2. Acyclic Edge Colouring of Line Graph of a Star Graph

Theorem

The acyclic chromatic index, for prime

Proof

As the line graph of the star graph is isomorphic to the complete graph and by Alon et al. [8] ,.

3. Acyclic Edge Colouring of Middle Graph of a Star Graph

Theorem

For the star graph the acyclic chromatic index, , where is prime,.

Proof

Let the edge set and vertex set with as the root vertex. By definition, in the middle graph, the vertex set is. From the definition of middle graph the vertices induce a clique of order, say in. See Figure 1, given below. Now assign a proper colouring to the vertices of as follows. Consider the colour class. Assign the colour i to the edges as follows.

One can easily check that it is an acyclic edge colouring of and hence Also

. Hence.

Example 3.1.

Figure 1..

4. Acyclic Edge Colouring of Central Graph of a Star Graph

4.1. The Structural Properties Central Graph of Star Graph

The maximum degree in the graph is

The minimum degree in the graph is

Number of edges in the graph,

The number of vertices in,

4.2. Theorem

For the graph the acyclic chromatic index, for prime

Proof

Let with as the root vertex. In central graph, by the definition each edge for of is subdivided by the vertex in. i.e. . Now the vertices induce a clique of order, say in. See Figure 2.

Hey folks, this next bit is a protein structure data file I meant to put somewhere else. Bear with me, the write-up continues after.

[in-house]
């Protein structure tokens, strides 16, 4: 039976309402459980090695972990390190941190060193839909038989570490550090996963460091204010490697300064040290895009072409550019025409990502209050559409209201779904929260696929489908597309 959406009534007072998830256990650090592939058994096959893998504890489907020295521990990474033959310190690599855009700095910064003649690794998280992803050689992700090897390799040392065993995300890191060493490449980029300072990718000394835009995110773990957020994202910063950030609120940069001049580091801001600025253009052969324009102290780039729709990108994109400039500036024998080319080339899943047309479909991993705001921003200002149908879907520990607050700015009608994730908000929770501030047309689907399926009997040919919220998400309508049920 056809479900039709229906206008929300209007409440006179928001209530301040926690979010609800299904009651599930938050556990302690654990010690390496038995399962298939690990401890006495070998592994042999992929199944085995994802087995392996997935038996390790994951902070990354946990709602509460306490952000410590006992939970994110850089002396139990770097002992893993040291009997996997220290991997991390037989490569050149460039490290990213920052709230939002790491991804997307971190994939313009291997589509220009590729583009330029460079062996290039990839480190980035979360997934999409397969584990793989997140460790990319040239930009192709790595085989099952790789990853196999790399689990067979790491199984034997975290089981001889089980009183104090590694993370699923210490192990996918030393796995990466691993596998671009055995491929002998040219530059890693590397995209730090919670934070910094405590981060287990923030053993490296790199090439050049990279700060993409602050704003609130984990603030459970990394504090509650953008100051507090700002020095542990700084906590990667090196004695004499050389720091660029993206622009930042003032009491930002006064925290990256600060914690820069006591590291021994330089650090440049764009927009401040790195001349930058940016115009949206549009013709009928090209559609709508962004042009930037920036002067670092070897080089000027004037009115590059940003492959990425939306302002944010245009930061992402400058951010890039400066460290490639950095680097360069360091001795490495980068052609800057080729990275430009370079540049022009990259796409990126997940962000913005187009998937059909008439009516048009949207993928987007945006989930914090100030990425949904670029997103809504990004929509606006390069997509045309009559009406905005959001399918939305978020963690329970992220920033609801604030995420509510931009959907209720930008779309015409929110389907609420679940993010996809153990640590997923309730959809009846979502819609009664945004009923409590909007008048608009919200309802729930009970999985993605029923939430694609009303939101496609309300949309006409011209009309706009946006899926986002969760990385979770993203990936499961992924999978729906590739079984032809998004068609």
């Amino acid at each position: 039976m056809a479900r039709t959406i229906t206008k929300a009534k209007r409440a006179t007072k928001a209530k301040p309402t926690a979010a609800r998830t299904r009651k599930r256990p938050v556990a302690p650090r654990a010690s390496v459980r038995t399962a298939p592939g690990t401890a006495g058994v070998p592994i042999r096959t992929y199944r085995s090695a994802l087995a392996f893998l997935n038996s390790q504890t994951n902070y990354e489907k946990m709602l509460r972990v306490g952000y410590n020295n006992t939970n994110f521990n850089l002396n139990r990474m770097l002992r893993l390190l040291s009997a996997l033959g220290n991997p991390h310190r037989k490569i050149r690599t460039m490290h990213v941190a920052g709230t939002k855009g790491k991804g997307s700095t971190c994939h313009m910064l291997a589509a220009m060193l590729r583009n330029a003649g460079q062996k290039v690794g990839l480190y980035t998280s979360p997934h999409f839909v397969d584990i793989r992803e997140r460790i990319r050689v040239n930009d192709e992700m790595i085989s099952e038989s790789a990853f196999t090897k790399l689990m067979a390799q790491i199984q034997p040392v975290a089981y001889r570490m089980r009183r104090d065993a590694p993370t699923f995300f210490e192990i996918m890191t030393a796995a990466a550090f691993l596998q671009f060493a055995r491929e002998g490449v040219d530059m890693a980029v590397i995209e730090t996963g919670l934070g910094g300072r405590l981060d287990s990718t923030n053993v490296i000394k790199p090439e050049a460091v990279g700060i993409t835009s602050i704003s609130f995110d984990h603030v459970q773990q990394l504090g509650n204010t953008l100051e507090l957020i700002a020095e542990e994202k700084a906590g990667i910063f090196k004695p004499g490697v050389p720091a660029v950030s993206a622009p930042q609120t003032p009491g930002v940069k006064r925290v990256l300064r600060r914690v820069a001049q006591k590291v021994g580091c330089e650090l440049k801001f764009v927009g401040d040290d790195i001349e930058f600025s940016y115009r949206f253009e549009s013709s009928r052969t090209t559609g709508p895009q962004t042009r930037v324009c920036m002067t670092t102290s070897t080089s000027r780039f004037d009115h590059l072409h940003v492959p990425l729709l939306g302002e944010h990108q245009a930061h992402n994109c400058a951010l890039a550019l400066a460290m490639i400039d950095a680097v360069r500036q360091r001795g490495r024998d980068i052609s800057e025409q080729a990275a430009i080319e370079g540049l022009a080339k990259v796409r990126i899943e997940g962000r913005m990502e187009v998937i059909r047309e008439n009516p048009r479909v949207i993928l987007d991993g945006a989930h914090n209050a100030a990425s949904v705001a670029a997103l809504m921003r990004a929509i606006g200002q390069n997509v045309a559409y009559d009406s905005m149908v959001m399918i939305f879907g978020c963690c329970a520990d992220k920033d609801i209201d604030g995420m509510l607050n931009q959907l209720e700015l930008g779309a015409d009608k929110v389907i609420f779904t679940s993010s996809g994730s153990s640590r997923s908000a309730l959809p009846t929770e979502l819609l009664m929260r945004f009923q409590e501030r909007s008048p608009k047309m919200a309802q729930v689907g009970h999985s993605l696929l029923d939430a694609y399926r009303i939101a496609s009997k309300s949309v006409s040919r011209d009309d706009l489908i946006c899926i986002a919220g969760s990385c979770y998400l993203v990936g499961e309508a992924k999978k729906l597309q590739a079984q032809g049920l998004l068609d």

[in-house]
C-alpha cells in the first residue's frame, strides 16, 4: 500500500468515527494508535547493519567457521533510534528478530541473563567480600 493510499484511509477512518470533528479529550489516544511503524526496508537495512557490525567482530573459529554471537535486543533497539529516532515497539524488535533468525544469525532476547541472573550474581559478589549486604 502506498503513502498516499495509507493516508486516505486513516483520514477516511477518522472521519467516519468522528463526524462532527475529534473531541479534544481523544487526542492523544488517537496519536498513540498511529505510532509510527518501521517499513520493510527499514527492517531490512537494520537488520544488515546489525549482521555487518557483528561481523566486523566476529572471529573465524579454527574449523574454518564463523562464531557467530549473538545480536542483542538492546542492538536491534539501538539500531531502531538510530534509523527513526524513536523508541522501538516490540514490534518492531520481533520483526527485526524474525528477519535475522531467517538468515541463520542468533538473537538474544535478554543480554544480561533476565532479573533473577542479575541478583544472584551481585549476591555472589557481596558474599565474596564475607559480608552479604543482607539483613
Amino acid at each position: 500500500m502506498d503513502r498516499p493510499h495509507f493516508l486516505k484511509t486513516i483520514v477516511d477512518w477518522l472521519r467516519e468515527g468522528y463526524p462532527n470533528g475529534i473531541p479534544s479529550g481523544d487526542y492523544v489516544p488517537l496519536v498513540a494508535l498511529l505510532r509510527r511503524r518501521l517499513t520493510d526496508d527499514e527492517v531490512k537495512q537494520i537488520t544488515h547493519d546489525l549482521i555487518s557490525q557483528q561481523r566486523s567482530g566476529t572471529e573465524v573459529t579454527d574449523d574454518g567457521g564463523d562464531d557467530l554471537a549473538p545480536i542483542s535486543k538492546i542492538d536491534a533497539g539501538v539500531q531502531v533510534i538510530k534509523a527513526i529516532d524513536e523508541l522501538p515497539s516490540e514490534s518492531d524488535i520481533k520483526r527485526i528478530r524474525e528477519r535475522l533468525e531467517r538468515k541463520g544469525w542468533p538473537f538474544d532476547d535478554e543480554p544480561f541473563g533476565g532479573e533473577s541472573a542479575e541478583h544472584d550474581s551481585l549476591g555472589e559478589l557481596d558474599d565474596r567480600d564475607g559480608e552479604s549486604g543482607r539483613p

Now assign a proper colouring to the vertices of as follows. Consider the colour class. Assign the colour i to the edges as follows.

One can easily check that it is an acyclic edge colouring of and hence. Also

. Hence.

Example 4.2.

5. Acyclic Edge Colouring of Total Graph of a Star Graph

5.1. Structural Properties of

The maximum degree in the graph is.

The minimum degree in the graph is.

The number of edges in the graph, is.

The number of vertices in, is.

5.2. Theorem

For any star graph the acyclic chromatic index, , for prime.

Proof

Let and with as the root vertex. By definition, in the total graph, the vertex set is

. Now the vertices induce a

clique of order, say in. See Figure 3.

Now assign a proper colouring to the vertices of as follows. Consider the colour class , say. Assign the colour i to the edges as follows.

Figure 2.. Note:.

Figure 3.. Note:.

These colouring takes colours using and the remaining edges are assigned to the colours.

One can easily check that it is an acyclic edge colouring of and hence Also

since, minimum colours are required for its proper edge colouring.

Hence.

Example 5.2.

Conflicts of Interest

The authors declare no conflicts of interest.

[1] |
Grunbaum, B. (1973) Acyclic Colourings of Planar Graphs. Israel Journal of Mathematics, 14, 390-408.
http://dx.doi.org/10.1007/BF02764716 |

[2] | Harrary, F. (1969) Graph Theory. Narosa Publishing House, New Delhi. |

[3] |
Michalak, D. (1983) On Middle and Total Graphs with Coarseness Number Equal 1. Lecture Notes in Mathematics, 1018, 139-150. http://dx.doi.org/10.1007/BFb0071624 |

[4] | Thilagavathi, K. and Vernold Vivin, J. and Akbar Ali, M.M. (2009) On Harmonious Colouring of Central Graphs. Advances and Applications in Discrete Mathematics, 2, 17-33. |

[5] |
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[6] |
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[7] |
Nesertril, J. and Wormald, N.C. (2005) The Acyclic Edge Chromatic Number of a Random d-Regular Graph Is d + 1. Journal of Graph Theory, 49, 69-74. http://dx.doi.org/10.1002/jgt.20064 |

[8] |
Alon, N., McDiarmid, C. and Reed, B. (1991) Acyclic Colouring of Graphs. Random Structures & Algorithms, 2, 277-288. http://dx.doi.org/10.1002/rsa.3240020303 |